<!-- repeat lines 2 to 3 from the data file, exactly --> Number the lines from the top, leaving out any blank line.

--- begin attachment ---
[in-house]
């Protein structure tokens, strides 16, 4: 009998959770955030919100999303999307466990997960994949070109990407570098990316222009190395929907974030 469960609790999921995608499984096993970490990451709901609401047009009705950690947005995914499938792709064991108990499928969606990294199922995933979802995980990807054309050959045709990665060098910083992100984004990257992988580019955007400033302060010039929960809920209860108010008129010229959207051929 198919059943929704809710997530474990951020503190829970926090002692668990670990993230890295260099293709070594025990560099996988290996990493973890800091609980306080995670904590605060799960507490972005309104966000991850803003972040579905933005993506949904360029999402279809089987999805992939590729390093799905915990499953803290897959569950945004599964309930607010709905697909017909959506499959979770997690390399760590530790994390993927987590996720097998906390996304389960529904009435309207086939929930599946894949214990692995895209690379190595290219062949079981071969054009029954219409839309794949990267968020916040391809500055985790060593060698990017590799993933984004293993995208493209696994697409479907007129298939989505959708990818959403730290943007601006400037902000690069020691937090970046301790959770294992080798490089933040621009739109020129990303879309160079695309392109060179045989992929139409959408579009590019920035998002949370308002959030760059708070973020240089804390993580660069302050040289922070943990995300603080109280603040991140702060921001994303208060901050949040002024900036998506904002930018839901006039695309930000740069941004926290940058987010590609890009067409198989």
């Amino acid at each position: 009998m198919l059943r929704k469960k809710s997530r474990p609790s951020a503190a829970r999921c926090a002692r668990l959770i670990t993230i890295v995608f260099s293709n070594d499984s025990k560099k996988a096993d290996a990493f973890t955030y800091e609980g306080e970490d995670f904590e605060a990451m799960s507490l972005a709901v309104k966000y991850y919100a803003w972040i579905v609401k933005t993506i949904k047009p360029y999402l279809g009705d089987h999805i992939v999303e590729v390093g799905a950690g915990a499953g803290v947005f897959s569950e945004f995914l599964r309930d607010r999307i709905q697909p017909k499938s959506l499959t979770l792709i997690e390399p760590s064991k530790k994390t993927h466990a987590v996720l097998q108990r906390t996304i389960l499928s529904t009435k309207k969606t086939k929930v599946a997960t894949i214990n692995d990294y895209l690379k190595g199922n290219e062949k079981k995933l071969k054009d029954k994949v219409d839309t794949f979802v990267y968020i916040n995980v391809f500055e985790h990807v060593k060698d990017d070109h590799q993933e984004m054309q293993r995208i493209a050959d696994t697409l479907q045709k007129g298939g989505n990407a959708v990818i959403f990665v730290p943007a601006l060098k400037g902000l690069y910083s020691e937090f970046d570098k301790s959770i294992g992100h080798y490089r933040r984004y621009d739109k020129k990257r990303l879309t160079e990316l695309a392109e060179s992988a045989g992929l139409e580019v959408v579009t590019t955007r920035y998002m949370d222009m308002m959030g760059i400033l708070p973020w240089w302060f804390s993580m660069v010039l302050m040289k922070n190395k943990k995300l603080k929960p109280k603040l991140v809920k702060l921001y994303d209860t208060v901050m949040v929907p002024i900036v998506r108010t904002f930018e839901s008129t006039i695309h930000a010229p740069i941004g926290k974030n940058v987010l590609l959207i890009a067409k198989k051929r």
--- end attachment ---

């Protein structure tokens, strides 16, 4: 009998959770955030919100999303999307466990997960994949070109990407570098990316222009190395929907974030 469960609790999921995608499984096993970490990451709901609401047009009705950690947005995914499938792709064991108990499928969606990294199922995933979802995980990807054309050959045709990665060098910083992100984004990257992988580019955007400033302060010039929960809920209860108010008129010229959207051929 198919059943929704809710997530474990951020503190829970926090002692668990670990993230890295260099293709070594025990560099996988290996990493973890800091609980306080995670904590605060799960507490972005309104966000991850803003972040579905933005993506949904360029999402279809089987999805992939590729390093799905915990499953803290897959569950945004599964309930607010709905697909017909959506499959979770997690390399760590530790994390993927987590996720097998906390996304389960529904009435309207086939929930599946894949214990692995895209690379190595290219062949079981071969054009029954219409839309794949990267968020916040391809500055985790060593060698990017590799993933984004293993995208493209696994697409479907007129298939989505959708990818959403730290943007601006400037902000690069020691937090970046301790959770294992080798490089933040621009739109020129990303879309160079695309392109060179045989992929139409959408579009590019920035998002949370308002959030760059708070973020240089804390993580660069302050040289922070943990995300603080109280603040991140702060921001994303208060901050949040002024900036998506904002930018839901006039695309930000740069941004926290940058987010590609890009067409198989």
């Amino acid at each position: 009998m198919l059943r929704k469960k809710s997530r474990p609790s951020a503190a829970r999921c926090a002692r668990l959770i670990t993230i890295v995608f260099s293709n070594d499984s025990k560099k996988a096993d290996a990493f973890t955030y800091e609980g306080e970490d995670f904590e605060a990451m799960s507490l972005a709901v309104k966000y991850y919100a803003w972040i579905v609401k933005t993506i949904k047009p360029y999402l279809g009705d089987h999805i992939v999303e590729v390093g799905a950690g915990a499953g803290v947005f897959s569950e945004f995914l599964r309930d607010r999307i709905q697909p017909k499938s959506l499959t979770l792709i997690e390399p760590s064991k530790k994390t993927h466990a987590v996720l097998q108990r906390t996304i389960l499928s529904t009435k309207k969606t086939k929930v599946a997960t894949i214990n692995d990294y895209l690379k190595g199922n290219e062949k079981k995933l071969k054009d029954k994949v219409d839309t794949f979802v990267y968020i916040n995980v391809f500055e985790h990807v060593k060698d990017d070109h590799q993933e984004m054309q293993r995208i493209a050959d696994t697409l479907q045709k007129g298939g989505n990407a959708v990818i959403f990665v730290p943007a601006l060098k400037g902000l690069y910083s020691e937090f970046d570098k301790s959770i294992g992100h080798y490089r933040r984004y621009d739109k020129k990257r990303l879309t160079e990316l695309a392109e060179s992988a045989g992929l139409e580019v959408v579009t590019t955007r920035y998002m949370d222009m308002m959030g760059i400033l708070p973020w240089w302060f804390s993580m660069v010039l302050m040289k922070n190395k943990k995300l603080k929960p109280k603040l991140v809920k702060l921001y994303d209860t208060v901050m949040v929907p002024i900036v998506r108010t904002f930018e839901s008129t006039i695309h930000a010229p740069i941004g926290k974030n940058v987010l590609l959207i890009a067409k198989k051929r």